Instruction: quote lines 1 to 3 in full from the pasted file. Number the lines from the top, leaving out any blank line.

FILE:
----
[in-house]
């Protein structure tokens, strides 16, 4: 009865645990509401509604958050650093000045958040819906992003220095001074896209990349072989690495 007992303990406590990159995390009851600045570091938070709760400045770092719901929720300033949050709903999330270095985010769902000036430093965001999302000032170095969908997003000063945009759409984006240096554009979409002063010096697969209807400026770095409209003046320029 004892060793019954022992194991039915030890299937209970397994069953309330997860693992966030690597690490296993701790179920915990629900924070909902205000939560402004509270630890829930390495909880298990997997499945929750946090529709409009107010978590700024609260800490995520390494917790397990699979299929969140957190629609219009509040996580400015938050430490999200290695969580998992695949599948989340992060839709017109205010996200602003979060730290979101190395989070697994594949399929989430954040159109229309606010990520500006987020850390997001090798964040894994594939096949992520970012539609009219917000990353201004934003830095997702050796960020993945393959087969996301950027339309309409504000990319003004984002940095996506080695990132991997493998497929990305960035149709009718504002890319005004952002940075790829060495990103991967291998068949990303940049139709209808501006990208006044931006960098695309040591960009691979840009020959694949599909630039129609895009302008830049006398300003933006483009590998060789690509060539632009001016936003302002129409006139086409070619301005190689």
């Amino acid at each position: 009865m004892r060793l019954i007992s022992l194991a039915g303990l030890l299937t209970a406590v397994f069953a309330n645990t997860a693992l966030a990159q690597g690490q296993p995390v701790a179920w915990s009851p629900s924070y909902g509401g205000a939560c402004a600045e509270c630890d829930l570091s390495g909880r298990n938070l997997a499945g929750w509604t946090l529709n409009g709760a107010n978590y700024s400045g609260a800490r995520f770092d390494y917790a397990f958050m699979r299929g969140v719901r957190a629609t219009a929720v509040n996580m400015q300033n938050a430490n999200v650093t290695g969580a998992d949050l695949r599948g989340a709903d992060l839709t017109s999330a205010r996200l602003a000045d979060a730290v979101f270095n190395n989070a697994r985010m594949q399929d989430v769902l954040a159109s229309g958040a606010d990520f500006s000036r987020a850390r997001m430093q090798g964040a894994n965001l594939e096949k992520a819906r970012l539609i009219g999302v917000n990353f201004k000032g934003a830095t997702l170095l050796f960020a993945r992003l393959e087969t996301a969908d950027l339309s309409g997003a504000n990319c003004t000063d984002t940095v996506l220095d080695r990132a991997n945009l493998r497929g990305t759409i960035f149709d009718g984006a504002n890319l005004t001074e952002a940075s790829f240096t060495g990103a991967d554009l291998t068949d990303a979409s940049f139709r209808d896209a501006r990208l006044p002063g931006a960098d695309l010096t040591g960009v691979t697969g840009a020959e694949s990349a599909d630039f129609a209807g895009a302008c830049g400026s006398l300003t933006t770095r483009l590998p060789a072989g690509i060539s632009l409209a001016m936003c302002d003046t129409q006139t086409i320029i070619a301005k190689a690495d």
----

[in-house]
């Protein structure tokens, strides 16, 4: 009865645990509401509604958050650093000045958040819906992003220095001074896209990349072989690495 007992303990406590990159995390009851600045570091938070709760400045770092719901929720300033949050709903999330270095985010769902000036430093965001999302000032170095969908997003000063945009759409984006240096554009979409002063010096697969209807400026770095409209003046320029 004892060793019954022992194991039915030890299937209970397994069953309330997860693992966030690597690490296993701790179920915990629900924070909902205000939560402004509270630890829930390495909880298990997997499945929750946090529709409009107010978590700024609260800490995520390494917790397990699979299929969140957190629609219009509040996580400015938050430490999200290695969580998992695949599948989340992060839709017109205010996200602003979060730290979101190395989070697994594949399929989430954040159109229309606010990520500006987020850390997001090798964040894994594939096949992520970012539609009219917000990353201004934003830095997702050796960020993945393959087969996301950027339309309409504000990319003004984002940095996506080695990132991997493998497929990305960035149709009718504002890319005004952002940075790829060495990103991967291998068949990303940049139709209808501006990208006044931006960098695309040591960009691979840009020959694949599909630039129609895009302008830049006398300003933006483009590998060789690509060539632009001016936003302002129409006139086409070619301005190689």
């Amino acid at each position: 009865m004892r060793l019954i007992s022992l194991a039915g303990l030890l299937t209970a406590v397994f069953a309330n645990t997860a693992l966030a990159q690597g690490q296993p995390v701790a179920w915990s009851p629900s924070y909902g509401g205000a939560c402004a600045e509270c630890d829930l570091s390495g909880r298990n938070l997997a499945g929750w509604t946090l529709n409009g709760a107010n978590y700024s400045g609260a800490r995520f770092d390494y917790a397990f958050m699979r299929g969140v719901r957190a629609t219009a929720v509040n996580m400015q300033n938050a430490n999200v650093t290695g969580a998992d949050l695949r599948g989340a709903d992060l839709t017109s999330a205010r996200l602003a000045d979060a730290v979101f270095n190395n989070a697994r985010m594949q399929d989430v769902l954040a159109s229309g958040a606010d990520f500006s000036r987020a850390r997001m430093q090798g964040a894994n965001l594939e096949k992520a819906r970012l539609i009219g999302v917000n990353f201004k000032g934003a830095t997702l170095l050796f960020a993945r992003l393959e087969t996301a969908d950027l339309s309409g997003a504000n990319c003004t000063d984002t940095v996506l220095d080695r990132a991997n945009l493998r497929g990305t759409i960035f149709d009718g984006a504002n890319l005004t001074e952002a940075s790829f240096t060495g990103a991967d554009l291998t068949d990303a979409s940049f139709r209808d896209a501006r990208l006044p002063g931006a960098d695309l010096t040591g960009v691979t697969g840009a020959e694949s990349a599909d630039f129609a209807g895009a302008c830049g400026s006398l300003t933006t770095r483009l590998p060789a072989g690509i060539s632009l409209a001016m936003c302002d003046t129409q006139t086409i320029i070619a301005k190689a690495d």